I must admit I would not have picked out this book in a bookstore. But I’m glad that somebody else did. My first P.C. Doherty and I am not disappointed. I wonder why I didn’t come across him much earlier? Doherty makes for an excellent read for anyone with a taste for history, adventure, and mystery.
Obviously there is a detective Hugh Corbett (infact the sub title of the book puts it succinctly, “A Medieval Mystery featuring Hugh Corbett”) and a Watson called Ranulf. The other characters are flamboyant, including the victim. But it’s the description of the setting that is very creative. It is evident that Doherty has researched his subject. I often wondered how a medieval mystery might work but that was before I read this work. The Medieval Ages in Europe especially England were also known as Dark Ages with little respect for law and order. So the moral authority of the detective, which is a must for him to uncover the mysteries, would be questioned. But Doherty manages it amazingly. He raises the stature of the detctive and uses the King’s authority as well to commission an investigation into the unexplained murders.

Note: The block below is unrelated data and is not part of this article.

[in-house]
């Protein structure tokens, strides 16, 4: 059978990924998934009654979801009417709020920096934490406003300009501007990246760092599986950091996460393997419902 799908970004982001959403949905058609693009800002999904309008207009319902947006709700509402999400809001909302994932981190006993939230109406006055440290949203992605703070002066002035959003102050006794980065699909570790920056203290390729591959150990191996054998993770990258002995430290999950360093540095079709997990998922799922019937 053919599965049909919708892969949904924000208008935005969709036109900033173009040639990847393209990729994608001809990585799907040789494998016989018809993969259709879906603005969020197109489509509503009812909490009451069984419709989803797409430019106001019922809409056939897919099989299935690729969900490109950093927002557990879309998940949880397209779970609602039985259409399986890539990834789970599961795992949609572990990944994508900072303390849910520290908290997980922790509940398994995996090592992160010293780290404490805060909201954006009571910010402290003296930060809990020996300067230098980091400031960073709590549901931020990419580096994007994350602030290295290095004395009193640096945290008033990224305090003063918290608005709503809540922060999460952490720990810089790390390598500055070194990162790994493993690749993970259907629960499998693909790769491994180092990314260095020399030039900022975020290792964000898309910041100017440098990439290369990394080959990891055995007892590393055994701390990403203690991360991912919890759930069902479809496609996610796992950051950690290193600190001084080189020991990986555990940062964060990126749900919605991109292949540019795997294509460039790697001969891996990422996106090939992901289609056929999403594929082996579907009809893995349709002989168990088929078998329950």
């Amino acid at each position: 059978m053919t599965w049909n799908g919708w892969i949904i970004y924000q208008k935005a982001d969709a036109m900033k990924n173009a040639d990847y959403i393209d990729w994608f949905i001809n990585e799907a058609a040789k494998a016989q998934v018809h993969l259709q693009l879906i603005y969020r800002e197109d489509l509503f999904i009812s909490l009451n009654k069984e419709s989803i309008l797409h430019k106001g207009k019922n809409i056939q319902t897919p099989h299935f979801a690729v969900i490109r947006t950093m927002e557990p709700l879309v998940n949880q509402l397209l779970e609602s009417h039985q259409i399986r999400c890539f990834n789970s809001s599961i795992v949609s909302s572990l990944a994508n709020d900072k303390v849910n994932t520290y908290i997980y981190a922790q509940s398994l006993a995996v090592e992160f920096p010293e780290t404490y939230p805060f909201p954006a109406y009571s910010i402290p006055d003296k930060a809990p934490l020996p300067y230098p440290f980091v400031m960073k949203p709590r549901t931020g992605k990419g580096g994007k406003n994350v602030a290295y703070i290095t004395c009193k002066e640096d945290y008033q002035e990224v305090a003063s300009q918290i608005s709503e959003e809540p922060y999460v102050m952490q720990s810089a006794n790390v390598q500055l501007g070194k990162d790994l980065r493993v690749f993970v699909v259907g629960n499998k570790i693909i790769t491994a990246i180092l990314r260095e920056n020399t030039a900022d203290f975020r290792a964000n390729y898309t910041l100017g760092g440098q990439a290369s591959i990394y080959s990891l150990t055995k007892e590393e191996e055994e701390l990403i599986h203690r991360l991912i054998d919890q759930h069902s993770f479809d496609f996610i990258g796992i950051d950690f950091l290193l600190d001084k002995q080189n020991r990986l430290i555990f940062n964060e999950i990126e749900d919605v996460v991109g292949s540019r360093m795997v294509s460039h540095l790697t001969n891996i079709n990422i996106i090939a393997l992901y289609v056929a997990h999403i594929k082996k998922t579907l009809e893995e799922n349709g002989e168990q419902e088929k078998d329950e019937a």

Now to the story: Lord Henry Fritzalan was killed on the eve of the feast of St. Matthew in 1303. Henry had few friends and fewer good qualities. When Corbett is asked to find his murderer he is faced with the task of not just finding the suspect but choosing among many.
Doherty excels in creating the medieval atmosphere of intrigue in the courts, amongst nobles and the taverns. The pace of the story is unbelievably racy. The characters are also etched out well. If only people would write more books like that.
Rating: * * * * * Khallas (deadly)
My Rating System:
* * * * * = Khallas (Deadly)
* * * * = Bindaas (Great)
* * * = Jhakaas (Good)
* * = Timepass(Okay)
* = Bakwaas (Avoid it)